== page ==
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25 March 2010

MCT: Stuart Hall

"New ethnicities", the essay in this book, dates from 1989, and was published in an ICA book Black Film, British Cinema. It's an odd piece, in that it uses some very theoretical arguing (about the nature of representation) to make some very understandable, almost common-sense points.

Essentially, the argument is that it is now time to develop a more nuanced view of race and the problem of representation by and of blacks. Hall says that previously there has been a fairly simplistic view where the black experience is rather homogenised. Perhaps understandably, give the more urgent need to correct and transform the existing position, there has been a tendency to view 'black' as an umbrella definition. He argues that, of course, 'black' is a politically constructed term, and that hitherto the argument has overlooked the differences within black culture - eg gender and class, as well as, though he's less explicit about this, the different experience of different ethnic groups. (I think that around this time there had been racial violence in Birmingham where Afro-caribbeans had been in conflict with Asians.)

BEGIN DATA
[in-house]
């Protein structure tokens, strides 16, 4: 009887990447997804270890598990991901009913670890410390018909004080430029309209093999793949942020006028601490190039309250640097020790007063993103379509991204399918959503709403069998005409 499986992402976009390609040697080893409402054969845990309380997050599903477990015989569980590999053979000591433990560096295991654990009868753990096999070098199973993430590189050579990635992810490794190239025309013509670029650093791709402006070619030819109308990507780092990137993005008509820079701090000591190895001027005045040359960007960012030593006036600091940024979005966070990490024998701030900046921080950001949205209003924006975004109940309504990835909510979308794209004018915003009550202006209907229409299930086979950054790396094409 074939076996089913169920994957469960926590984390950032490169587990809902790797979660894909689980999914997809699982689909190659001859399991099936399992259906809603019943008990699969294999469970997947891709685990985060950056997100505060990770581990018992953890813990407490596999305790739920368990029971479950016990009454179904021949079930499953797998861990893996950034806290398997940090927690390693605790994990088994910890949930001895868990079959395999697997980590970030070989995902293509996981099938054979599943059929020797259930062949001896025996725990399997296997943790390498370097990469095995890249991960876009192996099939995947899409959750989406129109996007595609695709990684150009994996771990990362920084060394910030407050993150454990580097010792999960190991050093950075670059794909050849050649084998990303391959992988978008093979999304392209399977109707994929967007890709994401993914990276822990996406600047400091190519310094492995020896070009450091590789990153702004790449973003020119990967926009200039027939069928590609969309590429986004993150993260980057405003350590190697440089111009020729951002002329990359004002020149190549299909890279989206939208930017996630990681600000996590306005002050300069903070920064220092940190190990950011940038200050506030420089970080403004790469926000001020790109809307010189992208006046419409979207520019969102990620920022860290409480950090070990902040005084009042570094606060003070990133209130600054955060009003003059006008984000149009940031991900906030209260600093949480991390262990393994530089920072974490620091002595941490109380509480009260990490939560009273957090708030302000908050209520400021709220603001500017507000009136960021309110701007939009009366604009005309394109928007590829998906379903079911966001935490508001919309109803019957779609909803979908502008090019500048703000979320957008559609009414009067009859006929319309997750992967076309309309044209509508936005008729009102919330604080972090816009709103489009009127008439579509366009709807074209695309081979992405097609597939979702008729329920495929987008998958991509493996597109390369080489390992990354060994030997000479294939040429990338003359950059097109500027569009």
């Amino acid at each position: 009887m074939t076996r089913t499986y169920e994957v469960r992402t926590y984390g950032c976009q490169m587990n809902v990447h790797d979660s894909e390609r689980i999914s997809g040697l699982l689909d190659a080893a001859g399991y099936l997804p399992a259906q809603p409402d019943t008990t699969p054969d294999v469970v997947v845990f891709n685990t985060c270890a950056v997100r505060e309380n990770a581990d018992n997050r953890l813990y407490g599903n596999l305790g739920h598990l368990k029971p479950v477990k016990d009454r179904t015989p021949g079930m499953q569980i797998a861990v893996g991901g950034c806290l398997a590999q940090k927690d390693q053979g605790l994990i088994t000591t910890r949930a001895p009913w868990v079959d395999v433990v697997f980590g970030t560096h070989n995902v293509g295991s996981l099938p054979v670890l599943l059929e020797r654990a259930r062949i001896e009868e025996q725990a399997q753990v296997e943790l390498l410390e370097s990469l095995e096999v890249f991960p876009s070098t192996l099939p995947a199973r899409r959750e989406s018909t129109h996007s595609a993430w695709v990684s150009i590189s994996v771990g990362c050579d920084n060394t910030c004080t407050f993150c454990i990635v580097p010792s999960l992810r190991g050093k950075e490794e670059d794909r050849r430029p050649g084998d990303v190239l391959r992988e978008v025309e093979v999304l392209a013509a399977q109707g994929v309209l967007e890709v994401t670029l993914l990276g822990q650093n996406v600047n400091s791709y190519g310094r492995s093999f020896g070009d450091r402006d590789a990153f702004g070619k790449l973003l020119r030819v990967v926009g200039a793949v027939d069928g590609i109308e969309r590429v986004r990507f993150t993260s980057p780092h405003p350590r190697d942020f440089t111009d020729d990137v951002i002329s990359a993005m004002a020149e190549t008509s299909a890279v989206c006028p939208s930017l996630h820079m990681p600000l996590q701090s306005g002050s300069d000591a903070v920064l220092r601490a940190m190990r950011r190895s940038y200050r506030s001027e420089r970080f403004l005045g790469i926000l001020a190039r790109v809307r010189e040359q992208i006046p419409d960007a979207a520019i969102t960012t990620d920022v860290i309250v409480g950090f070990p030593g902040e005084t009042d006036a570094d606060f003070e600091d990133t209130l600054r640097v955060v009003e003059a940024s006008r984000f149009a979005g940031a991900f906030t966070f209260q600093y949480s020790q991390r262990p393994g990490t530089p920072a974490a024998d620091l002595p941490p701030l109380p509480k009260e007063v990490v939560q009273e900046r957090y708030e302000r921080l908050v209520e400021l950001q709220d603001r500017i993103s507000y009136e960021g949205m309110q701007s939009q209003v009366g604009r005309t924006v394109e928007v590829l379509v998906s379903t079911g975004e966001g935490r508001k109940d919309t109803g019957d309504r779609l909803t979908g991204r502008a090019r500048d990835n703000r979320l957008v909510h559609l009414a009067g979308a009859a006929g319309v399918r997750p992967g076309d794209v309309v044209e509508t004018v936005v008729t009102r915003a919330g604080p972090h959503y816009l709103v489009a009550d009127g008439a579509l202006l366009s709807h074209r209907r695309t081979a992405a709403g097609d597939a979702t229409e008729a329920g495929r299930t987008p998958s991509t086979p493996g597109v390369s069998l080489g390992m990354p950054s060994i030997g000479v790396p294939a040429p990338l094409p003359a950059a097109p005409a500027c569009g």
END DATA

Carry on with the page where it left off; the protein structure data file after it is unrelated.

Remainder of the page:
So he says that the concept of ethnicity is more important. Everyone has an ethnicity, including white English people who, if you let them, will act as if ethnicity was something only black people had. It's important to recognise and use that fact, and with it to recognise that among black people there's the same range of experience as among any others. He quotes Hanif Kureishi:
writing [about Britain today] has to be complex. It can't apologize or idealize. It can't sentimentalize and it can't represent only one group as having a monopoly on virtue. 
True, but simple, and quite disappointingly trite, really.

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